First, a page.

The temperature is dropping and the winds are blowing, winter is not far away. It's time to start preparing your house for the upcoming season. In today's post we will be discussing insulation and preventing heat/energy loss.
Insulation is like a warm, fluffy blanket covering your house on a cold winter night. Proper insulation can make a world of difference when it comes to comfort and energy loss. First let's go over the various forms of insulation. Loose-fill or "blown insulation" is made up of small chunks of fiber and is literally blown out of a vacuum. With batt insulation, fibers are woven together to create a continuous blanket of material. Batt insulation is available in 16-24 inch rolls, to fit standard spacing between ceilings and walls. Rigid insulation is tightly sandwiched fibers between two layers of foil, which looks similar to plywood. It can be used anywhere loose or batt insulation can, but is more expensive and more difficult to install. Lastly, spray foam is used to fill in convoluted and irregular spaces that other insulation won't fit into.
When checking your insulation, the attic is the first place you should start. Upwards of 60% of heat-loss is through the ceiling. The great thing about insulating your attic is that it doesn't need to be blown, glued or nailed in…it just lays there. However, over time, insulation can be blown around by air ducts and vents, settling in piles and leaving bald spots. If your loose insulation has moved, you can use a plastic garden rake to gently move it back in place. You can also use pieces of batt insulation to fill in holes and prevent more movement. If your insulation appears fine, but you still feel a chill, you might just need to add more.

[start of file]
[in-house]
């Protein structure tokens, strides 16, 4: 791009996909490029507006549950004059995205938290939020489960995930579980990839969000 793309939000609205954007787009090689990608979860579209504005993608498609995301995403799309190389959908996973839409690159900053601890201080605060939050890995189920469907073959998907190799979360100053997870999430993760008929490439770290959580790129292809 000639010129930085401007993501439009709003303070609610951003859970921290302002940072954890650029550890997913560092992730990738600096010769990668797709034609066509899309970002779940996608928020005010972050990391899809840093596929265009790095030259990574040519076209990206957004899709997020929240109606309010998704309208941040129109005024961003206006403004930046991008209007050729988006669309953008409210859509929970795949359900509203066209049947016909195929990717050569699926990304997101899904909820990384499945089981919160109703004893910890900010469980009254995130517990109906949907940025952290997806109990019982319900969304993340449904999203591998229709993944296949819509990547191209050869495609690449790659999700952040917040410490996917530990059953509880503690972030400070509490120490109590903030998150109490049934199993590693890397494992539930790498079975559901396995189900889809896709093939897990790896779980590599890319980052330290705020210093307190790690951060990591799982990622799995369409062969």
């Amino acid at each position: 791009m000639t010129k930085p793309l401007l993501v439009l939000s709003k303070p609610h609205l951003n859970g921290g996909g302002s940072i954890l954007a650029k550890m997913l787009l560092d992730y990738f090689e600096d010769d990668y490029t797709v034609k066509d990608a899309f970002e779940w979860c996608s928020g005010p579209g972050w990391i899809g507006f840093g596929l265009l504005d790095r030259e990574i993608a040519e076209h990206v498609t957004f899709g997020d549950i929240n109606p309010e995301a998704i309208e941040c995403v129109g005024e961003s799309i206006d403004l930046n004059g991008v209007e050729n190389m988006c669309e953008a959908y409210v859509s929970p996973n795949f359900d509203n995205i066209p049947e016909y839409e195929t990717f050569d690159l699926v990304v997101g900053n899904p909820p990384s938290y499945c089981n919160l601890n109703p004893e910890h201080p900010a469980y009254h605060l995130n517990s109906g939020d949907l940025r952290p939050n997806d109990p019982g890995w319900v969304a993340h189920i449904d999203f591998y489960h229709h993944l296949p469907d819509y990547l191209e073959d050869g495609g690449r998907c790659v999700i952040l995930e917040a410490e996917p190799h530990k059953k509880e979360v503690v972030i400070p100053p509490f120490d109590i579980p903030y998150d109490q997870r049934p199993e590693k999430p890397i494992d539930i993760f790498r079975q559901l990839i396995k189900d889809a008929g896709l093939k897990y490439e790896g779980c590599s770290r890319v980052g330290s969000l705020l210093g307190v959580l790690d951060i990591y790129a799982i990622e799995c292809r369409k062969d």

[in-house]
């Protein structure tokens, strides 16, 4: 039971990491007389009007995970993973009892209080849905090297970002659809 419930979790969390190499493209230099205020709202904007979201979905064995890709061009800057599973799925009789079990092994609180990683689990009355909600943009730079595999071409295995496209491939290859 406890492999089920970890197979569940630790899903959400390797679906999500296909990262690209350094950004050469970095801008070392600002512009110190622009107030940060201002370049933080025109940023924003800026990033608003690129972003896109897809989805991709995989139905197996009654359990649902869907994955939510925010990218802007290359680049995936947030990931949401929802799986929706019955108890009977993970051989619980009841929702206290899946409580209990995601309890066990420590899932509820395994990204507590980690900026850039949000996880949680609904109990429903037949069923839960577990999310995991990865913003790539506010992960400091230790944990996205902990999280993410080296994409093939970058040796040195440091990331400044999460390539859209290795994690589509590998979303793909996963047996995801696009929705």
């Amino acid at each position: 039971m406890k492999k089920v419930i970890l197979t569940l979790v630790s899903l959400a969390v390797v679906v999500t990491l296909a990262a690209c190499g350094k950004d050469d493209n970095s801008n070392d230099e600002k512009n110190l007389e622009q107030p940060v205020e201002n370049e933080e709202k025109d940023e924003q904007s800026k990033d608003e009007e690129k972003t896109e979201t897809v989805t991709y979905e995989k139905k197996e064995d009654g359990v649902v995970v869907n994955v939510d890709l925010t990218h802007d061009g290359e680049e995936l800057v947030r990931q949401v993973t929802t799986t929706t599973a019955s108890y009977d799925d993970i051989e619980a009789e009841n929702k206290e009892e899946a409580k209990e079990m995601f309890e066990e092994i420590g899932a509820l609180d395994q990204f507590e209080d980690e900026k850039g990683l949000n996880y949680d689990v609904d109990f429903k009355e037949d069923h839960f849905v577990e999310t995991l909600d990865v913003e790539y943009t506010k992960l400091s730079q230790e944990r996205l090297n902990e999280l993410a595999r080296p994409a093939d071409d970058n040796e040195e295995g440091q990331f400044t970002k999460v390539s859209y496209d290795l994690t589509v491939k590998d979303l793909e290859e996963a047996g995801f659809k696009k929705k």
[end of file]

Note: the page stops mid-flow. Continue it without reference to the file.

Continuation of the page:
If you find mildew growing on the inside surface of your exterior wall, or if your exterior walls are sweating, you need to check your wall insulation. Just like in the attic, insulation in walls can settle and become ineffective. Adding more insulation to a wall can be way more difficult, because it lives in between the interior and exterior wall coverings. The easiest and cheapest solution is to make small penetrations in the wall and blow insulation in.
An insulated floor can significantly reduce the loss of heat. If you have hardwood floors you should be especially concerned, because lack of proper floor insulation can cause planks to twist, buckle, and curl. At least once a year, you should crawl underneath your house with a flashlight to check the conditions under your basement. The biggest problem to look for is sagging. Insulation in your floor is usually held in place by netting or bailing wire. If there is sagging you need to repair of replace this netting.
One last quick tip is to always cover your water pipes with insulating tubes. Doing this saves energy, prevents freezing during frosts, and reduces condensation when pipes flow through attics and crawlspaces. These tubes can be found at any hardware store, they are easy to install and will save you quite the headache! A burst pipe and flooded basement are no fun to clean up, especially in the winter.
We hope this edition of "Caring for your Home in Autumn" is helpful and informative. As always the team at Donna Santore Associates is here to answer any questions you may have about renting, buying, or selling your home. Enjoy the season!